The X-ray source of the DXA system generates alternating high- and low-energy waves in a thin beam that passes through Hologic's patented automatic internal reference system. By continually comparing the patient's bone density to a known value contained in the internal reference standard, Hologic systems automatically calibrate each data pixel on every scan. At the time of conception of the DXA systems, a rectilinear pencil beam of X-rays was used; subsequently, the fan beam of X-rays was developed, which helped to reduce scan time and improve efficiency. As of today, the three major manufacturers of DXA are the Hologic (Waltham, Mass.), Lunar (Madison, Wis.), and Norland (Fort Atkinson, Wis.) systems.
| Assessment of Bone Mineral Density and Diagnosis of Osteoporosis|| |
Osteoporosis may be diagnosed in postmenopausal women and in men aged 50 and older if the T-scores of the lumbar spine, total hip, or femoral neck (FN) are − 2.5 or less [Table 1]. The distal one-third forearm is used in the diagnosis of osteoporosis only when the hip and spine are nonevaluable in cases of hyperparathyroidism and in very obese subjects who exceed the weight limit for the DXA table.
T-scores are calculated as the number of standard deviations that the patient's BMD is above or below the young adult reference mean. Similarly, Z-scores are estimated as number of standard deviations that the patient's BMD is above or below the reference mean of the age-matched group. In premenopausal women and men younger than 50 years of age, Z-scores are preferred. A Z-score that is −2.0 or lower is defined as “below the expected range for age” and a Z-score above −2.0 is “within the expected range for age.” Although the International Society for Clinical Densitometry (ISCD) recommends screening for all postmenopausal women aged 65 years and above for osteoporosis, the Indian Menopause Society recommends screening of all women 5 years after menopause or the presence of other risk factors if within 5 years of menopause.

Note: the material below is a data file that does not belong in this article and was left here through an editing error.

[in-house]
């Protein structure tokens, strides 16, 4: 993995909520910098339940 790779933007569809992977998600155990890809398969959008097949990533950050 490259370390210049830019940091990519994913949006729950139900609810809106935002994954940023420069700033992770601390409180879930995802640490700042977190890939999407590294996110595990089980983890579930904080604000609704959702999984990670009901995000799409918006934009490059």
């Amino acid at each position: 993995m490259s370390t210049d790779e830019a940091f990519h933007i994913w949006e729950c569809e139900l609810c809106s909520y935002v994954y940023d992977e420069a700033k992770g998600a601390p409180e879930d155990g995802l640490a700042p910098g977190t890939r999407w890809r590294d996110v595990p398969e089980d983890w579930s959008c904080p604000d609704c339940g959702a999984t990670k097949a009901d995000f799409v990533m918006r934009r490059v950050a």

Pregnancy is a contraindication to DXA scanning. Other limitations in the use of clinical DXA for total body composition or BMD are body weight exceeding the weight limit of the DXA table, recent administration of contrast material, and/or artifact. Radiopharmaceutical agents may interfere with accuracy of results using systems from some DXA manufacturers.
| Database Used|| |
The Hologic DXA scanner uses the Caucasian (nonrace adjusted) female normative database for women and men of all ethnic groups for computing T-scores. It is recommended that manufacturers continue to use the Third National Health and Nutrition Examination Survey data as the reference standard for FN and total hip T-scores. However, for the lumbar spine, manufacturers may use their own databases as the reference standard for T-scores. In the case of Z-scores, ideally population- and ethnicity-specific data should be used when available.
The Indian Council of Medical Research (ICMR) has recently published the normative reference for BMD assessment by DXA. The impact of using this database in comparison with the Caucasian database in the categorization of osteoporosis was recently assessed in a study done at the authors' center. Among 2976 subjects, of which 316 had a low impact hip fracture, it was found that there was perfect agreement between the two databases for the diagnosis of osteoporosis at the hip (κ = −0·82, P < 0·0001) in all subjects, and a moderate relationship existed in those with hip fracture (κ = −0·65, P < 0·0001). Seventy-three of 316 hip fracture subjects (23·5%) defined as osteoporosis according to the Hologic database were classified as osteopenia according to ICMR.
In another study undertaken by the authors, the influence of various databases in the categorization of BMD in postmenopausal women from southern India was assessed. It was found that among 211 women with FN fractures, osteoporosis at FN was found in 72% with Caucasian, 88% with North Indian, 56% with Italian, and 45% with Korean database. On comparing manufacturer-provided database with the other population-specific reference, there were perfect agreement with North Indian (κ = 0.81 [FN], κ = 0.82 [LS]) and good agreement with the Italian database (κ = 0.78 [FN], κ = 0.74 [LS]). Thus, the reference database used does have an impact on the categorization of BMD and must be chosen judiciously considering the regional and ethnic characteristics of the population.